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DVD: Jeepers Creepers 2 (2003)
Review Rating:   Very Good  
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December 23, 2003



Genre: Horror  
Every 23rd Spring, a winged, demonic creature feeds off small townsfolk with serious short-term memories of carnage past. With less than 24 hours to go, the creature sets his baby blues on a school bus packed with jocks and cheerleaders.  



Directed by:

Victor Salva
Screenplay by: Victor Salva
Music by: Bennett Salvay
Produced by: Tom Luse

Ray Wise,  Jonathan Breck,  Garikayi Mutambirwa,  Eric Nenninger,  Nicki Aycox,  Travis Schiffner,  Lena Cardwell,  Billy Aaron Brown,  Marieh Delfino,  Diane Delano,  Thom Gossom, Jr.,  Tom Tarantini

Film Length: 104 mins
Process/Ratio: 2.35 :1
Anamorphic DVD: Yes
Languages:   English (Dolby 5.1),  French (Dolby Surround),  Spanish (Dolby Surround)
Subtitles:   English,  French,  Spanish
Special Features :  

Audio Commentary #1: 1. Director Victor Salva and Actors Shaun Fleming, Billy Aaron Brown, Travis Schiffner, Garikayi Mutambirwa, Kasan Butcher, Eric Nenninger, Josh Hammond, Marieh Delfino, & Nicki Aycox / Audio Commentary #2: Actor Jonathan Breck, Production Illustrator Brad Parker and Special Effects Makeup Brian Penikas / Deleted Scenes and Moments (15:51) / Behind-the-scenes: "A Day In Hell" (26:42) / Featurettes: "Lights, Camera, Creeper" (15:23) + "Digital Effects by The Orphanage" (5:22) + "Creeper Composer" (10:31) / Deleted Scene Storyboards: "The Creeper Lair" (4:08) and "Ventriloquist Creeper" (1:27) / Film Photo Gallery with 66 images, and DVD Menu Photo Gallery with 58 images / Theatrical trailer for "Jeepers Creepers 2"

Comments :

There's major irony, in that writer/director Victor Salva deliberately constructed the original “Jeepers Creepers” as sequel-proof… but executive producer Francis Ford Coppola urged him to squeeze some life in what became a classic B-movie horror flick, with a more streamlined narrative, and lacking some of the stupid character moves that affected the first film.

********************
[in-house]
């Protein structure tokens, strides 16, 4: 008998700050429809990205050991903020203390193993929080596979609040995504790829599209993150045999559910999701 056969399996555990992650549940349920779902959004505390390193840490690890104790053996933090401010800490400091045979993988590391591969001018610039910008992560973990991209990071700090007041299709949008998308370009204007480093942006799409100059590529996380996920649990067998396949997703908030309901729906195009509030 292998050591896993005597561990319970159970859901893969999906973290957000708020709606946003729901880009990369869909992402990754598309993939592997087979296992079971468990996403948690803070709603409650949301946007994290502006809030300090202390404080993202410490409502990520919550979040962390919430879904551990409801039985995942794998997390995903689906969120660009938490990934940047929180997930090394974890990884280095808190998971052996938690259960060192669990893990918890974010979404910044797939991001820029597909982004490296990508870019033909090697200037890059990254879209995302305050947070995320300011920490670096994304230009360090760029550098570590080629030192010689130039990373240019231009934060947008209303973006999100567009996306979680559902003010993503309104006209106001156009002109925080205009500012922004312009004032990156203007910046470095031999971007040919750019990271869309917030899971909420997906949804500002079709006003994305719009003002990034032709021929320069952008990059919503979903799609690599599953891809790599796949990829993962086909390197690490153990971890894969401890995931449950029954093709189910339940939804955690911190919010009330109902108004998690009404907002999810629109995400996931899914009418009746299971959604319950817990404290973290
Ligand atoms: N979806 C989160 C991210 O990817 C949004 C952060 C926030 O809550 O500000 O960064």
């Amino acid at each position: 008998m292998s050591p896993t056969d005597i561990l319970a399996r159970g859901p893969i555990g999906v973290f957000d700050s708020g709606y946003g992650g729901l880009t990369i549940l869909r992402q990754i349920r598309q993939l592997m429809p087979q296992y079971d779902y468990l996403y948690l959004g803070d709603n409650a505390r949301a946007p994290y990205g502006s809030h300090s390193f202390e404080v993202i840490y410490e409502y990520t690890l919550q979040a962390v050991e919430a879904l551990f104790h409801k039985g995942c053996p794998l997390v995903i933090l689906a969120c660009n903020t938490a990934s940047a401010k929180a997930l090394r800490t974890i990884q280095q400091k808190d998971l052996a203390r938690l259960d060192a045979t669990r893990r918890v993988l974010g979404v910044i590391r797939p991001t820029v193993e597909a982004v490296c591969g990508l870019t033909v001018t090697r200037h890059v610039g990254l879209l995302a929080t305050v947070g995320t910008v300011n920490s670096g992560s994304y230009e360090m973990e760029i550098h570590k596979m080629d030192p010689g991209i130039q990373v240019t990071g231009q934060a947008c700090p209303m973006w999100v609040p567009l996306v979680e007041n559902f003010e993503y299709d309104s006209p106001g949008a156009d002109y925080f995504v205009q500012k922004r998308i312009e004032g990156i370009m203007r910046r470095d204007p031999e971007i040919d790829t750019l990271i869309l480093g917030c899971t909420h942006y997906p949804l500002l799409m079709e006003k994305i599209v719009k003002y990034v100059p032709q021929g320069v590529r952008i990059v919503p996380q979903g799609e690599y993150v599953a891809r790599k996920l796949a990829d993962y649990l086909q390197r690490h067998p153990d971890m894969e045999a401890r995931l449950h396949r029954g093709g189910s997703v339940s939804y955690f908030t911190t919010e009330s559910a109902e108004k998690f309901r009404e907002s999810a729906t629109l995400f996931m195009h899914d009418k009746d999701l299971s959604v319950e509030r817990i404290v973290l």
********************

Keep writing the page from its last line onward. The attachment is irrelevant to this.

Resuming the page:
MGM/UA's DVD is packed with every conceivable extra fans of the diptych would want, though the commentary tracks are largely unnecessary. With multiple featurettes covering the production, the tracks fill in some minor gaps that make for generally light listening.

Assembling a good chunk of his teenage cast, Salva plays father hen to his companions, as the group watch and recall mostly trivial moments from filming, though there's some good nods to the expert stunt and effects crew during suspense sequences. The second track gathers Creeper actor Jonathan Breck, makeup man Brian Penikas, and illustrator/graphic artist Brad Parker, and the tone and content more or less focus on makeup, the memorable traits of the Creeper, and a deleted “Creeper's Lair” sequence that was dropped prior to shooting.

That sequence, along with a dropped ‘ventriloquist' scene involving a dead character, are showcased via animated storyboards with music score, in separate galleries. Another deleted scene that was filmed – a dreamlike graveyard sequence, littered with cadavers – appears with a fully mixed soundtrack in a montage of deleted scenes and “moments,” arranged chronologically, in a separate gallery.

Composer Bennett Salvay also gets his own featurette, and there's some excellent examples of shock scenes married to Salvay's arresting symphonic music. Split-screens balance the finished material with footage from the recording session, and director Salva also engages in a brief Q&A with the composer.

The remaining featurettes are fairly straightforward, showing some production scenes, actor Breck getting dressed up as the Creeper, and a montage of the film's crisp digital effects. The best featurette remains “A Day In Hell,” in which a small camera crew follows Salva on Day 41 of production.

Deliberately constructed to show the often slow pace of filming, it's also a good overview of the economical planning that gathered green screen and the school bus set in an airplane hangar, with Salva overseeing both aspects simultaneously from his director's chair. Tired yet resolved in spite of the usual production demands, Salva's more down-to-earth here as a director making a horror flick, instead of the idyllic portrait from his effusive cast and crew in “Lights, Camera, Creeper.”


© 2003 Mark R. Hasan

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